Is it normal after your muscles have been tight to feel fatigued?
I have TMJ, and yesterday my jaw muscles were super tight and now today they are tired? Is that just because they were so stiff and overworked from my clenching and now that they are relaxed they feel tired? I am waiting to get into my doctor next week to see what he says, just want a second opinion on how muscles work when they are keyed up and then relaxed?
Thanks for the question. What you are saying certainly makes sense, so I recommend that you speak with your doctor or dentist. Any muscle that is overworked will be more fatigued over the time that it is used. When the muscles are used continuously, in some cases, there is not time to remove all of the waste products that muscle cells generate when they are busy, and so this can cause some additional pain and soreness. The jaw is one area that can be especially prone to having problems with hyperactivity. In general, the teeth should not be touching. If you find yourself with your teeth touching throughout the day when you are not chewing, then it is best to practice TUTA: tongue up, teeth apart. This will help to avoid some of the long term problems that can come with chronic tension in the jaw. More than just the muscles of the jaw, the joint of the mandible, known as the temporo-mandibular joint, can become irritated and painful. Many people will have pain with TMJ that can be helped by a bite block or mouth guard that helps to keep the teeth from clenching. Either your doctor or your dentist may be able to help, so please speak with your healthcare team.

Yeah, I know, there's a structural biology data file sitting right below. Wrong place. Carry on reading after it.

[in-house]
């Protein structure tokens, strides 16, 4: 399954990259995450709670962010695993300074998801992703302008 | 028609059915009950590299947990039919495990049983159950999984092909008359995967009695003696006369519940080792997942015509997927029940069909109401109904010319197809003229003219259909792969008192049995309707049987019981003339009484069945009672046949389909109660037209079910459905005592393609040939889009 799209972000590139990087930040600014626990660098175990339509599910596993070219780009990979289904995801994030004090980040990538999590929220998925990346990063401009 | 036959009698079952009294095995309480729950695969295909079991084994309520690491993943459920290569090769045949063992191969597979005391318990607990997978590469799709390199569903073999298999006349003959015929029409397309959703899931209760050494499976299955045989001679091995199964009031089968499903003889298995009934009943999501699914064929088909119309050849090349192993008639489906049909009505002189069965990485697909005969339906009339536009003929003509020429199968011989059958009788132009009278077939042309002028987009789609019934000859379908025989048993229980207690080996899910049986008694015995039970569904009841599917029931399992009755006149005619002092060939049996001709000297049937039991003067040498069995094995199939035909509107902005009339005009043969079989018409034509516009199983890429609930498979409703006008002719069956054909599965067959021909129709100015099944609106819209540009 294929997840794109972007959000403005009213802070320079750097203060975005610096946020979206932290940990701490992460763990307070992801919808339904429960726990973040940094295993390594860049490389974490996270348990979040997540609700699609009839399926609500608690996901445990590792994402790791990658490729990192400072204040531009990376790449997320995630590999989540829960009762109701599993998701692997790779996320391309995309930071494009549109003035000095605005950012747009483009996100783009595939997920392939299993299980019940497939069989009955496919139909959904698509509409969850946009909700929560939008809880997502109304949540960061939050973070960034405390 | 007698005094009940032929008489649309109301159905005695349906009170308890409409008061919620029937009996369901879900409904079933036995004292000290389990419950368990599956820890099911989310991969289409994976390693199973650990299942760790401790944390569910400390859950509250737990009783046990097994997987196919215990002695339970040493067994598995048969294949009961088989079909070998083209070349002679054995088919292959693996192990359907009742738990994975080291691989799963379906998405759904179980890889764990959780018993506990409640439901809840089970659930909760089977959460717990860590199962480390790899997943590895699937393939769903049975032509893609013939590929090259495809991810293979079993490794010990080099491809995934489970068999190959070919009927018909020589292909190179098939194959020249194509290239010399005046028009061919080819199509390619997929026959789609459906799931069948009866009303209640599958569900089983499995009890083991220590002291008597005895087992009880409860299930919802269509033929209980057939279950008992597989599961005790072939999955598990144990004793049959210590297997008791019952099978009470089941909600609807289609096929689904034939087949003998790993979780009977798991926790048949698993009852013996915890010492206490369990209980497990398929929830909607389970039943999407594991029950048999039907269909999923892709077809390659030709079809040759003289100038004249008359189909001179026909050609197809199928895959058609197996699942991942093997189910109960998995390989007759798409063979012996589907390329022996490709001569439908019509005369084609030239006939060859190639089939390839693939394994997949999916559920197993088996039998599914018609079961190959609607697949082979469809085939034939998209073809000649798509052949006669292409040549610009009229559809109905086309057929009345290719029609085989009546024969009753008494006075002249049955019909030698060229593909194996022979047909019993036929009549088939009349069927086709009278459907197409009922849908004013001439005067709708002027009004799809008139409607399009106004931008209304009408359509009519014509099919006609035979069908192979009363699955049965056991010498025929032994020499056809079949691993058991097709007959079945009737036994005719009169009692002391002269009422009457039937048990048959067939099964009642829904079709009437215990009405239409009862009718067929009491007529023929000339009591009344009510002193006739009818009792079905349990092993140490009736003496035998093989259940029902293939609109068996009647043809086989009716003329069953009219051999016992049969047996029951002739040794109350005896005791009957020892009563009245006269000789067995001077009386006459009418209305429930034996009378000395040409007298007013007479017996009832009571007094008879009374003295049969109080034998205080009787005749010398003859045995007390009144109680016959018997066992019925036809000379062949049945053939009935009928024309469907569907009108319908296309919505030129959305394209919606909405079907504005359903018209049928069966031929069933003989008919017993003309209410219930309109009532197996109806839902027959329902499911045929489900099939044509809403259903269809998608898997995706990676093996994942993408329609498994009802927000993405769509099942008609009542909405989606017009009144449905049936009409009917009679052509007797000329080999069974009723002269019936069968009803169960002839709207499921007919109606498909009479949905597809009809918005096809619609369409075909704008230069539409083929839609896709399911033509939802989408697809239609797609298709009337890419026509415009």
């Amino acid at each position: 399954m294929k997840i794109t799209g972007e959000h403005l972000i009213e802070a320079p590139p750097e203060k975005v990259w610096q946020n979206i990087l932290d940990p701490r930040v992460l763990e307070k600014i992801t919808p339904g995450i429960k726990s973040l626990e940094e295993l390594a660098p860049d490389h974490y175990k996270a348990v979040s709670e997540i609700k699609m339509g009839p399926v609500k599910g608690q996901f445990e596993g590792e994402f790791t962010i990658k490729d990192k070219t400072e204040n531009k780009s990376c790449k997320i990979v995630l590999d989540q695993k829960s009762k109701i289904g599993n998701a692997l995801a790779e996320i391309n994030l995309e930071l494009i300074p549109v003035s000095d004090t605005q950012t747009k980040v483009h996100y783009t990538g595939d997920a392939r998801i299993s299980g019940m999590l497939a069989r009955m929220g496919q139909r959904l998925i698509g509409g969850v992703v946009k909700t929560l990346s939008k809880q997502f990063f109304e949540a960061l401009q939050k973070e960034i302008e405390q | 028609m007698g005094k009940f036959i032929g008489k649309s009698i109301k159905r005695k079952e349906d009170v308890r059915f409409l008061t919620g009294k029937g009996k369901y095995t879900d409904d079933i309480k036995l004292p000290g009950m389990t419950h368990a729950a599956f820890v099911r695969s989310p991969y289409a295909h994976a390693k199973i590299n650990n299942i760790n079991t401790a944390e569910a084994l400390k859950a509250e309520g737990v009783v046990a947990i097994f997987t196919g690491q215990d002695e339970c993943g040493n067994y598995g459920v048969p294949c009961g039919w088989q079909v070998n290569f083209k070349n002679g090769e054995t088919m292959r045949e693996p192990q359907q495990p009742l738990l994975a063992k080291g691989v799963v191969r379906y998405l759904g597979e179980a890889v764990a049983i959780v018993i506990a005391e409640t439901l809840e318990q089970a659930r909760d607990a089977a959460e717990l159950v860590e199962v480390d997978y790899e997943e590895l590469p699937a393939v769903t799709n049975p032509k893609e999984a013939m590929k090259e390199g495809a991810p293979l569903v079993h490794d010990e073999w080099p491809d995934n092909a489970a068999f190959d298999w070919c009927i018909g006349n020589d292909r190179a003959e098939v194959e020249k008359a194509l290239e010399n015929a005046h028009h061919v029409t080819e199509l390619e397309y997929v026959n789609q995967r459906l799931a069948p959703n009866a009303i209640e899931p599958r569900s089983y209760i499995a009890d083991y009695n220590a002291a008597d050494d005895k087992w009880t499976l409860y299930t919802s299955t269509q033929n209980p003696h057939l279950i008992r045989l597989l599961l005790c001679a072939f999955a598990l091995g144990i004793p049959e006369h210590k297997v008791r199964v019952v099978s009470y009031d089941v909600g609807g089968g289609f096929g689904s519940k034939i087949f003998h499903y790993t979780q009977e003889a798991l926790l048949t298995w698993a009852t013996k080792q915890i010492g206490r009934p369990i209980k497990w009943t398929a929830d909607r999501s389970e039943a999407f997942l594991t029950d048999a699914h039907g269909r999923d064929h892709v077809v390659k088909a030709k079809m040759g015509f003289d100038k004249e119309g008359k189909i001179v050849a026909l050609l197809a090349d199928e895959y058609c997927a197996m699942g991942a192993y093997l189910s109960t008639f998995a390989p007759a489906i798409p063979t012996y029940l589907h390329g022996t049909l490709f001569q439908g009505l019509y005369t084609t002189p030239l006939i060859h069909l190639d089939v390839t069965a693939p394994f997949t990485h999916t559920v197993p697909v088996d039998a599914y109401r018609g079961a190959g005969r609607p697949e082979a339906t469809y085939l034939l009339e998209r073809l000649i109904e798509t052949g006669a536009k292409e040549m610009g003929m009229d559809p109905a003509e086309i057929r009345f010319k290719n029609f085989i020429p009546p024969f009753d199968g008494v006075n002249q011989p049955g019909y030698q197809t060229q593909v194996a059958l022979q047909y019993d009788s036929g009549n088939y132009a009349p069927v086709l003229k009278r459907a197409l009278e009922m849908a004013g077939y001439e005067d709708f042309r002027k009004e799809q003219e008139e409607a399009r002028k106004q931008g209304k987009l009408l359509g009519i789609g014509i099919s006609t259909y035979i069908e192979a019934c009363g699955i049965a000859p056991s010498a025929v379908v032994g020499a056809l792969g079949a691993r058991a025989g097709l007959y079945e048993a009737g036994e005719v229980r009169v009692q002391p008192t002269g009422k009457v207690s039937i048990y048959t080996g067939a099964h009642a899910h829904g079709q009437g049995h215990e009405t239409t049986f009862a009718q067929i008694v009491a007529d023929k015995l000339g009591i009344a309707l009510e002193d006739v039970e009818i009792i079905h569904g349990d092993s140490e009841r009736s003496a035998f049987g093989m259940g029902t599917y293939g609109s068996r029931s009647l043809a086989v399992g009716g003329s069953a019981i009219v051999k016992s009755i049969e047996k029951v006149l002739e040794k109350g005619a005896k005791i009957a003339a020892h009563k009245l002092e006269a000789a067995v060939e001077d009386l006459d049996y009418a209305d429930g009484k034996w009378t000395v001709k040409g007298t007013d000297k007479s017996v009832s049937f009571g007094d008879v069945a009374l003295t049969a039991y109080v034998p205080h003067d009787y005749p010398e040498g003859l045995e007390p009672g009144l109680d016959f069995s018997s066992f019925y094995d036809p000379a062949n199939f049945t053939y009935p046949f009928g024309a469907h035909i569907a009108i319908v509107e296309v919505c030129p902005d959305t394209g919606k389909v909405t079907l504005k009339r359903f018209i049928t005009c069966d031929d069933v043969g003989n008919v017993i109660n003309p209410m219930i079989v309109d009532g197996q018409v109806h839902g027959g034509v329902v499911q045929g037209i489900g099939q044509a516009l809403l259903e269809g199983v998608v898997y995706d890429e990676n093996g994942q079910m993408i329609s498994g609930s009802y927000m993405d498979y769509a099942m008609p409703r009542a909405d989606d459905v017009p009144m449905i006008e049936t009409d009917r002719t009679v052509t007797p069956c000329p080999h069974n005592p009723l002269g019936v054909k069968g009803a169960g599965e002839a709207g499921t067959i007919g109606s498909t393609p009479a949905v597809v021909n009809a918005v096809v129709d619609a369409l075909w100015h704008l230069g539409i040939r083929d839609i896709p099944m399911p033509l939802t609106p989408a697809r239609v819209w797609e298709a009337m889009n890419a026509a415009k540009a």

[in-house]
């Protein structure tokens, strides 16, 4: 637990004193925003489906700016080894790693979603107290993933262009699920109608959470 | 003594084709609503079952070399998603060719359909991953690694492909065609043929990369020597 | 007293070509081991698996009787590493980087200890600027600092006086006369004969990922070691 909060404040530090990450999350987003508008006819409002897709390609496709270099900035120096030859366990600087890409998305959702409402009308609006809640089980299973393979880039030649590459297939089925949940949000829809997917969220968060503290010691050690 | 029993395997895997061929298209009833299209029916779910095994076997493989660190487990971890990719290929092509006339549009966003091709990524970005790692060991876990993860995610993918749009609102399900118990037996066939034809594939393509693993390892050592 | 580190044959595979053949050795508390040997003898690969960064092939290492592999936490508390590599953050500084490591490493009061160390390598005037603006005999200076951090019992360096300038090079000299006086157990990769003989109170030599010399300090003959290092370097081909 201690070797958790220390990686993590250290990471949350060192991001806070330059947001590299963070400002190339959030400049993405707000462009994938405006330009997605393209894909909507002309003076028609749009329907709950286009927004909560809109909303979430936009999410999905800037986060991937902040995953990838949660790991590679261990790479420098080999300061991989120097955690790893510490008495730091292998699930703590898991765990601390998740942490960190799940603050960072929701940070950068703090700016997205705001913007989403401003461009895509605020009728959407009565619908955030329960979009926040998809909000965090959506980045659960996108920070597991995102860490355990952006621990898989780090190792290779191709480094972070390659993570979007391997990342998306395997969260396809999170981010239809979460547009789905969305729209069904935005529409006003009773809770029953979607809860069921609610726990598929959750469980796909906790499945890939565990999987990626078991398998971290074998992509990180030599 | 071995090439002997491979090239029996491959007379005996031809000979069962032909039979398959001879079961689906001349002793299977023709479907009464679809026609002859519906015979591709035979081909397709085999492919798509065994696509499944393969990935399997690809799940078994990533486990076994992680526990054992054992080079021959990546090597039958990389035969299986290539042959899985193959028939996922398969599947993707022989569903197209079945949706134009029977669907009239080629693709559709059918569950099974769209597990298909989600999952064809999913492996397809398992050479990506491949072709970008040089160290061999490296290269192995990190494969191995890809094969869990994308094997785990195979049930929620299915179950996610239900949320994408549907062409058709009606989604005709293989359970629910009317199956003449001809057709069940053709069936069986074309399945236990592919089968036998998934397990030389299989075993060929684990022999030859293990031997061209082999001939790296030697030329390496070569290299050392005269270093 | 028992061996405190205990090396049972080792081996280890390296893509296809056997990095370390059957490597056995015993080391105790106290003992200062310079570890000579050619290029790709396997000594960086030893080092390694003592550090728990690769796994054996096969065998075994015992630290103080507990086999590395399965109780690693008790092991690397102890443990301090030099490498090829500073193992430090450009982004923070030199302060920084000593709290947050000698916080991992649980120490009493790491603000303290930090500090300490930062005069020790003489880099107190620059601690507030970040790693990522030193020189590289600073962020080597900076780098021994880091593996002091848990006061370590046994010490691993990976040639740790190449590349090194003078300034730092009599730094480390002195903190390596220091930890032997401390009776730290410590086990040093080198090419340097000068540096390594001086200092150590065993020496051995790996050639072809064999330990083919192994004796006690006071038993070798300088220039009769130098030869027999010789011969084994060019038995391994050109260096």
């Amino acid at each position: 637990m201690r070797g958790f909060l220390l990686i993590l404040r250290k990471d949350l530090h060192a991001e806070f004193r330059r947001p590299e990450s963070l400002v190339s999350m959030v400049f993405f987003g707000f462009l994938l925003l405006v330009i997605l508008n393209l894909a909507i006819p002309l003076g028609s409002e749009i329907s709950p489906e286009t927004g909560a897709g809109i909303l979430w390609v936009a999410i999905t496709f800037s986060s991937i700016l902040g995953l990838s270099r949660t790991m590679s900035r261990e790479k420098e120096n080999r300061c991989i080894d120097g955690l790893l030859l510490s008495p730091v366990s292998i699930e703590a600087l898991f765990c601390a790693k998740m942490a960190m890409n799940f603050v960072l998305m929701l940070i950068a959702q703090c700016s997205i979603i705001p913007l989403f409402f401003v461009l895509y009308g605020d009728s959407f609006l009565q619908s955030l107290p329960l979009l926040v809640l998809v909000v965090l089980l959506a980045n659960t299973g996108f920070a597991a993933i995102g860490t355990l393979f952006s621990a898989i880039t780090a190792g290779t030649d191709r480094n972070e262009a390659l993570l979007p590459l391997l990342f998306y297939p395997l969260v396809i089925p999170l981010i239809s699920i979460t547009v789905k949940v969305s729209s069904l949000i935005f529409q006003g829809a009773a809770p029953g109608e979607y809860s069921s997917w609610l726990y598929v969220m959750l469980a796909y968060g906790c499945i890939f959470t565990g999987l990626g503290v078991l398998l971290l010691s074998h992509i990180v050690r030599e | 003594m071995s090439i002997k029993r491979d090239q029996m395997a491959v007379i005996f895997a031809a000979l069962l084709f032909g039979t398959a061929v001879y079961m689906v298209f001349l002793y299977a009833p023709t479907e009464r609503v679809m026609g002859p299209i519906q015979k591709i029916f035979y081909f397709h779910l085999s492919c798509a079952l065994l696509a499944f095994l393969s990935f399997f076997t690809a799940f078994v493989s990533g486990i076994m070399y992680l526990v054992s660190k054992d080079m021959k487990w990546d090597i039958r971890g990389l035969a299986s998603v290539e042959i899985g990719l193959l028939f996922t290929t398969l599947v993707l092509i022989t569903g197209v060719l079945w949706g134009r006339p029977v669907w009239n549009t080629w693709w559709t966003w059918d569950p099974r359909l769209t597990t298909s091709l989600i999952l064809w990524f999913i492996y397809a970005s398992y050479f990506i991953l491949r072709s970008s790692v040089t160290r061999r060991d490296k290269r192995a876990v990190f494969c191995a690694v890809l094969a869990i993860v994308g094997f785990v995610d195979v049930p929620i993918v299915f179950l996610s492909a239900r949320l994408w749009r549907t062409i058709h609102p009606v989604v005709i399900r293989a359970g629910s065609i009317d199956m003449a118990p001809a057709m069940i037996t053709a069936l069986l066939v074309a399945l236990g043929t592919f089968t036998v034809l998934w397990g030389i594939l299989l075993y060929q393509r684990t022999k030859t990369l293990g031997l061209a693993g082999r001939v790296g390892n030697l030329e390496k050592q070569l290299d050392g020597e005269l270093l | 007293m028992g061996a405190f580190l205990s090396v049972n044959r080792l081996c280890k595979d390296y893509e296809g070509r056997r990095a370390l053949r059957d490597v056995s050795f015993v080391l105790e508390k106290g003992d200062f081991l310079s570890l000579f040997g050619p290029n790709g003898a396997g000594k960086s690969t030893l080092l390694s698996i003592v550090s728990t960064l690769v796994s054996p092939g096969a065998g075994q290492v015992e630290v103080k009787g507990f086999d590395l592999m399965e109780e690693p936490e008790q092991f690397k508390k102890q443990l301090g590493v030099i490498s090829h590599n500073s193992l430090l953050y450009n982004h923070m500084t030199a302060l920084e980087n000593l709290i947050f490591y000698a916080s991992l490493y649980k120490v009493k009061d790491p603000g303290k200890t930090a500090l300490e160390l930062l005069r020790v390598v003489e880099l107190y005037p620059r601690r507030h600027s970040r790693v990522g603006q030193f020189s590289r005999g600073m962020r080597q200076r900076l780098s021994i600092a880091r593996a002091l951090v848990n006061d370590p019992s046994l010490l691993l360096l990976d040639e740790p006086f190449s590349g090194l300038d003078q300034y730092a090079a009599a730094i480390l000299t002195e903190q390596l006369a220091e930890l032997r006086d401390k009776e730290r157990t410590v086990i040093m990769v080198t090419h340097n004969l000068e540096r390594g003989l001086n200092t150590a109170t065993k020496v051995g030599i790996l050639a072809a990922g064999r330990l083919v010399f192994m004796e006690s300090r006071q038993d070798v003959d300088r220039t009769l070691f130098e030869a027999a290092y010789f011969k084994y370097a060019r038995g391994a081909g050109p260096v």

This answer is for general informational purposes only and is not a substitute for professional medical advice.
If you think you may have a medical emergency, call your doctor or (in the United States) 911 immediately. Always seek the advice of your doctor before starting or changing treatment. Medical professionals who provide responses to health-related questions are intended third party beneficiaries with certain rights under Zocdoc’s Terms of Service.
Search for an answer:
Need More Info?